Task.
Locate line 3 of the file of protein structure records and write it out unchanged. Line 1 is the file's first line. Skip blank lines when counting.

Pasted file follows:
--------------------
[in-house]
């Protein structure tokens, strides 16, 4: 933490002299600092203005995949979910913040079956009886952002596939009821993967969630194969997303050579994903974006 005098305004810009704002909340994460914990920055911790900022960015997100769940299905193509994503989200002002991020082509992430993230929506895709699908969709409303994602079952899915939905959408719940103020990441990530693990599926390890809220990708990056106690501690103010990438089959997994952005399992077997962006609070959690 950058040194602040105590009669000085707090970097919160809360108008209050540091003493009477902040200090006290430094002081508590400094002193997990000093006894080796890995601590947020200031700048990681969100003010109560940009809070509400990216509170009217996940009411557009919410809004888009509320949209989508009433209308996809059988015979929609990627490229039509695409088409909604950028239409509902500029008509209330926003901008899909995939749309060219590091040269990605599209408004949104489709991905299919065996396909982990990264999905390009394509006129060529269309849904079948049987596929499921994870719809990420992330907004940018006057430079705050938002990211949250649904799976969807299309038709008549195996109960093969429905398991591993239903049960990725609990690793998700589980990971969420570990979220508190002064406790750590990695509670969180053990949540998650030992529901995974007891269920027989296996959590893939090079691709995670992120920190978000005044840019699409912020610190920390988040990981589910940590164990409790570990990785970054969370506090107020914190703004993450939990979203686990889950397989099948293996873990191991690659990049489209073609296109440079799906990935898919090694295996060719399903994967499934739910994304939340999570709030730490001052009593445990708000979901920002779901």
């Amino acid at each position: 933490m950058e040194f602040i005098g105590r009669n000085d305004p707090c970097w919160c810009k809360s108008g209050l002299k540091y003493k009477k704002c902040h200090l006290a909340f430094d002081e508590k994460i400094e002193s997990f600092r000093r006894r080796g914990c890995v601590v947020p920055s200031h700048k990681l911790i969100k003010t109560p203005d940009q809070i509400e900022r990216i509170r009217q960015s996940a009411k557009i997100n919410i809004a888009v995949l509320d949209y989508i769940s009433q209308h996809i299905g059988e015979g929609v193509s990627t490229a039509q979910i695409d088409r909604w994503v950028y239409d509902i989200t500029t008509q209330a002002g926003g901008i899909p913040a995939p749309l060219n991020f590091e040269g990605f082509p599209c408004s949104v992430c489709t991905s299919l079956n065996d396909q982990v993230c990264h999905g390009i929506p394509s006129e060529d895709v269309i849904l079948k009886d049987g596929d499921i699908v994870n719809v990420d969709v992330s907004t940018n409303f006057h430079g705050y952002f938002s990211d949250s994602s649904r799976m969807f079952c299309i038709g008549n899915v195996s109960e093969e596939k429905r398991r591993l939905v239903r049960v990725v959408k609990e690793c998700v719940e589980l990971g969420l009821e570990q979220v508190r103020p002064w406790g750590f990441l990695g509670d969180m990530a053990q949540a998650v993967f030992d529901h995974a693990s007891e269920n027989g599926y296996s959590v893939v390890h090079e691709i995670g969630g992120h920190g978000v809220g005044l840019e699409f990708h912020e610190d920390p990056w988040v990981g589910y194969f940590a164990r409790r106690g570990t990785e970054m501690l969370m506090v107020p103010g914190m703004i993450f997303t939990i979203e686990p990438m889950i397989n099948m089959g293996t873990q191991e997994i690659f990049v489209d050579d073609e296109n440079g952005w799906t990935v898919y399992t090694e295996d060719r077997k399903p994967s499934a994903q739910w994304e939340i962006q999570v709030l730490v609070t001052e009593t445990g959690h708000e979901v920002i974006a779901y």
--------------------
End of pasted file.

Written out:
């Amino acid at each position: 933490m950058e040194f602040i005098g105590r009669n000085d305004p707090c970097w919160c810009k809360s108008g209050l002299k540091y003493k009477k704002c902040h200090l006290a909340f430094d002081e508590k994460i400094e002193s997990f600092r000093r006894r080796g914990c890995v601590v947020p920055s200031h700048k990681l911790i969100k003010t109560p203005d940009q809070i509400e900022r990216i509170r009217q960015s996940a009411k557009i997100n919410i809004a888009v995949l509320d949209y989508i769940s009433q209308h996809i299905g059988e015979g929609v193509s990627t490229a039509q979910i695409d088409r909604w994503v950028y239409d509902i989200t500029t008509q209330a002002g926003g901008i899909p913040a995939p749309l060219n991020f590091e040269g990605f082509p599209c408004s949104v992430c489709t991905s299919l079956n065996d396909q982990v993230c990264h999905g390009i929506p394509s006129e060529d895709v269309i849904l079948k009886d049987g596929d499921i699908v994870n719809v990420d969709v992330s907004t940018n409303f006057h430079g705050y952002f938002s990211d949250s994602s649904r799976m969807f079952c299309i038709g008549n899915v195996s109960e093969e596939k429905r398991r591993l939905v239903r049960v990725v959408k609990e690793c998700v719940e589980l990971g969420l009821e570990q979220v508190r103020p002064w406790g750590f990441l990695g509670d969180m990530a053990q949540a998650v993967f030992d529901h995974a693990s007891e269920n027989g599926y296996s959590v893939v390890h090079e691709i995670g969630g992120h920190g978000v809220g005044l840019e699409f990708h912020e610190d920390p990056w988040v990981g589910y194969f940590a164990r409790r106690g570990t990785e970054m501690l969370m506090v107020p103010g914190m703004i993450f997303t939990i979203e686990p990438m889950i397989n099948m089959g293996t873990q191991e997994i690659f990049v489209d050579d073609e296109n440079g952005w799906t990935v898919y399992t090694e295996d060719r077997k399903p994967s499934a994903q739910w994304e939340i962006q999570v709030l730490v609070t001052e009593t445990g959690h708000e979901v920002i974006a779901y």